Karen: My husband tells the story that when it was his turn to come into the game, the coaches had left! There were no girls sports in my day in Lincoln, which means I can only imagine how good I would have been! I did do swimming/diving, six-girl basketball through 9th grade, track, etc. Fred has said, "My mom would have been really good—just ask her!"
My dad (Jerry Bush) played basketball at St. John's—his coach was the legendary Joe Lapchick—and with the Ft. Wayne Zollner Pistons. He was too early for the NBA. He was on the World Championship team in 1941! He was a basketball coach…that's how we got to Lincoln. He coached at NU and beat Wilt Chamberlain's team!
Last year, we went with Fred, Carol, Paige and Jack to the NBA meetings in Las Vegas. I saw a table of older men and went over…I told them I could not pass up the chance to ask if any of them knew my dad. Several did and one said, "Your dad was my hero!" Of course, I loved that! They had been in high school together. In fact, he sent me a picture of the two of them.
Marty: Fred is extremely popular, in part because he is such a class act and a great role model for Iowa's student-athletes. Everyone thinks of him as focused, talented, hard-working and determined. But, as a young boy growing up, did Fred do anything that drove you crazy?
Karen: No, Fred was always so focused and well-behaved…an adult-pleasing person…us, teachers, coaches, other parents, etc. I'm sure there are stories I don't know, but that's OK with me.
Marty: Were Fred, Steve and Andrew competitive on the driveway growing up? Did you have to settle many arguments?
Karen: You won't believe this, but we never owned a hoop! In fact, our driveway wasn't even paved! One of our neighbors, Jane and Bill Bliss, had a small court in their backyard. Several neighborhood kids would play there. Blisses would turn on the lights at night and Jane would often bring out cookies, etc. Dr. Bliss was an ISU athlete.
Steve and Fred played together all the time—and well. They rarely fought! Andrew is 6 ½ years younger, so they didn't really play together in the same way. My husband spent countless hours in the yard playing baseball with the boys.
We had neighbors with boys about the same ages as Steve and Fred…Larry and Frank. Frank and Fred were best of friends. The four of them played something athletic every single day—usually whiffle ball.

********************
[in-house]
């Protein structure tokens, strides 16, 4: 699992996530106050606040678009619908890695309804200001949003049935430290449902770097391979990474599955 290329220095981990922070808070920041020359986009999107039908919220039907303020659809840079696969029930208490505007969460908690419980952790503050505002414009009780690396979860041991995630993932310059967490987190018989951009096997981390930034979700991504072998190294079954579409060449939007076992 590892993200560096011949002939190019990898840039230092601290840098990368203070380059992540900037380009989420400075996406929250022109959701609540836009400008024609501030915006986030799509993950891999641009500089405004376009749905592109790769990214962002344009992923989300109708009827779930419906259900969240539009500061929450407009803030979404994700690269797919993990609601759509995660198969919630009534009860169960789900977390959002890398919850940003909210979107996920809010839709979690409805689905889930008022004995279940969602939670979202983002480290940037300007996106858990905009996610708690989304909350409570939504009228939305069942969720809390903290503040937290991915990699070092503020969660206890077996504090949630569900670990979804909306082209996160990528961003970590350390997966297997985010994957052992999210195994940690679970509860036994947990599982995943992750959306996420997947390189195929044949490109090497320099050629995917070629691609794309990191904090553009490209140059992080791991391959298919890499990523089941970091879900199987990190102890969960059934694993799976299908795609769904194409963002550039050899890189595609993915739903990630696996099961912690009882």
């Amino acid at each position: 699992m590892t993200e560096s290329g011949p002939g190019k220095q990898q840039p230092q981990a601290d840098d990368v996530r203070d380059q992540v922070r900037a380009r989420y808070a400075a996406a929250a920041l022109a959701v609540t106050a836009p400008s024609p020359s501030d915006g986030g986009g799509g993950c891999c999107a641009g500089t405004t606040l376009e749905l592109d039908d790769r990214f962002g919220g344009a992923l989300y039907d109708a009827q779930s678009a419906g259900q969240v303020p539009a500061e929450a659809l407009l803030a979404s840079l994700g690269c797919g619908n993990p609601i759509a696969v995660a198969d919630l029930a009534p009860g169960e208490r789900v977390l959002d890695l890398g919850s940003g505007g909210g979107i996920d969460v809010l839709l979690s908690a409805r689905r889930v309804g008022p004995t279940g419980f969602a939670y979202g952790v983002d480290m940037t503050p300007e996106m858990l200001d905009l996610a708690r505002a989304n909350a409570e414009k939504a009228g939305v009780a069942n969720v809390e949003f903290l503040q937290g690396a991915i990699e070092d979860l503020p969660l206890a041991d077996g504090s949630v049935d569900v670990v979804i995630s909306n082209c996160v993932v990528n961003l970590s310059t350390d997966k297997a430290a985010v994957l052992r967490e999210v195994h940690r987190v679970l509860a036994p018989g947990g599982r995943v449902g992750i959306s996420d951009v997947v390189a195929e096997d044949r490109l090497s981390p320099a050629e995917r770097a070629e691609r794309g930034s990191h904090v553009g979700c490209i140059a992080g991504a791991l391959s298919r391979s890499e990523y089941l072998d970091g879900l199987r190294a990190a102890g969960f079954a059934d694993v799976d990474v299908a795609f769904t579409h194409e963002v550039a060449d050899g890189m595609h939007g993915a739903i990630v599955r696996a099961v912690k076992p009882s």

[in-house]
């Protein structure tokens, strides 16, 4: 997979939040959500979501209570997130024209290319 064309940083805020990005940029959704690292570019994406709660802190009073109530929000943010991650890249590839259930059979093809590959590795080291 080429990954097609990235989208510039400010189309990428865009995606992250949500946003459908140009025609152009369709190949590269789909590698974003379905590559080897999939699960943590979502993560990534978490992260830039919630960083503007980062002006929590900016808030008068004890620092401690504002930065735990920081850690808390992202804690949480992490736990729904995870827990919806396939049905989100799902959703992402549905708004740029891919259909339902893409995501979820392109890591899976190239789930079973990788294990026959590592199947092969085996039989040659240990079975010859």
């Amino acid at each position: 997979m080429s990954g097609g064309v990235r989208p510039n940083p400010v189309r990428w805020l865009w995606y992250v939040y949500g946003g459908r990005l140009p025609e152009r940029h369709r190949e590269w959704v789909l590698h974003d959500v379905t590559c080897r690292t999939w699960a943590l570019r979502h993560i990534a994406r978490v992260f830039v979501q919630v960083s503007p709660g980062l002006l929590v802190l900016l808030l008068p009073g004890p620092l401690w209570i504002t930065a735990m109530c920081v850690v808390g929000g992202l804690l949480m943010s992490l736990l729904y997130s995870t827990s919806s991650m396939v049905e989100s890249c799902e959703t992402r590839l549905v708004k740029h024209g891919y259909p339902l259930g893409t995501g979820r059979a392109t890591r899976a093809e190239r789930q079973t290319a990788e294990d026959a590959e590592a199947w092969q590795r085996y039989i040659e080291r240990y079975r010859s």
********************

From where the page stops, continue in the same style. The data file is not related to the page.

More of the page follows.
Fred was so competitive. He insisted on being on Larry's team (oldest) and would quit and come home if they were losing! But, he always came the long way. He was afraid of "two bees" hovering near the garage. Hilarious! It was actually two nails…as if two bees would be in the exact same place for a year!
They had great fun and were good competition for each other.
Fred is fiercely competitive. More than one board game flew across our family room. One of the things I've been most proud of is the way Fred handles that on the floor. He is still that competitive person inside, but doesn't show much emotion on the floor.
Marty: Fred was recruited by Tom Osborne to play football at Nebraska, when the Cornhuskers had perhaps the best program in the nation. As his mother, did you "encourage" Fred at all to choose basketball over football?
Karen: Well, Nebraska is our alma mater and we were huge Husker football fans. Plus, we had family in Lincoln and near Lincoln at the time. But, I wanted Fred to be happy, so I totally left it up to him.
Marty: What were your feelings the first game that Fred played at Hilton Coliseum?
Karen: I'll never forget it. I was involved in parent-teacher conferences at the time. I arranged to conduct them so that I would be there for tip-off. It was such a thrill. There's nothing like hometown support!